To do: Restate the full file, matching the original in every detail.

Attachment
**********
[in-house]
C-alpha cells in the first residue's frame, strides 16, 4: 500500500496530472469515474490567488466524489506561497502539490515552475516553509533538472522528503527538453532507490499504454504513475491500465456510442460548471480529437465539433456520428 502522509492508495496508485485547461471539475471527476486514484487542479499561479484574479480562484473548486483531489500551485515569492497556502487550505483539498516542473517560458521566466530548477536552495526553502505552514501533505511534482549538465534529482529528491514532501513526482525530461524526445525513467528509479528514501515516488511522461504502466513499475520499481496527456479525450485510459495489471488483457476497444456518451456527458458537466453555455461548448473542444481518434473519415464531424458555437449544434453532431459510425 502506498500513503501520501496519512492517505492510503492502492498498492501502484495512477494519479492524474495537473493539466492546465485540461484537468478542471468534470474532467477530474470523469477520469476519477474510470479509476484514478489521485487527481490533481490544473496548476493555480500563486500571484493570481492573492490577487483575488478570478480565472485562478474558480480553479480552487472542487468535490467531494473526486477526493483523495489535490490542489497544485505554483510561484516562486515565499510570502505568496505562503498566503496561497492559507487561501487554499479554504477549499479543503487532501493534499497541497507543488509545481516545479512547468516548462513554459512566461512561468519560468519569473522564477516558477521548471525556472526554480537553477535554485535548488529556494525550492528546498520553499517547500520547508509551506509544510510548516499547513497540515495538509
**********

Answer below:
[in-house]
C-alpha cells in the first residue's frame, strides 16, 4: 500500500496530472469515474490567488466524489506561497502539490515552475516553509533538472522528503527538453532507490499504454504513475491500465456510442460548471480529437465539433456520428 502522509492508495496508485485547461471539475471527476486514484487542479499561479484574479480562484473548486483531489500551485515569492497556502487550505483539498516542473517560458521566466530548477536552495526553502505552514501533505511534482549538465534529482529528491514532501513526482525530461524526445525513467528509479528514501515516488511522461504502466513499475520499481496527456479525450485510459495489471488483457476497444456518451456527458458537466453555455461548448473542444481518434473519415464531424458555437449544434453532431459510425 502506498500513503501520501496519512492517505492510503492502492498498492501502484495512477494519479492524474495537473493539466492546465485540461484537468478542471468534470474532467477530474470523469477520469476519477474510470479509476484514478489521485487527481490533481490544473496548476493555480500563486500571484493570481492573492490577487483575488478570478480565472485562478474558480480553479480552487472542487468535490467531494473526486477526493483523495489535490490542489497544485505554483510561484516562486515565499510570502505568496505562503498566503496561497492559507487561501487554499479554504477549499479543503487532501493534499497541497507543488509545481516545479512547468516548462513554459512566461512561468519560468519569473522564477516558477521548471525556472526554480537553477535554485535548488529556494525550492528546498520553499517547500520547508509551506509544510510548516499547513497540515495538509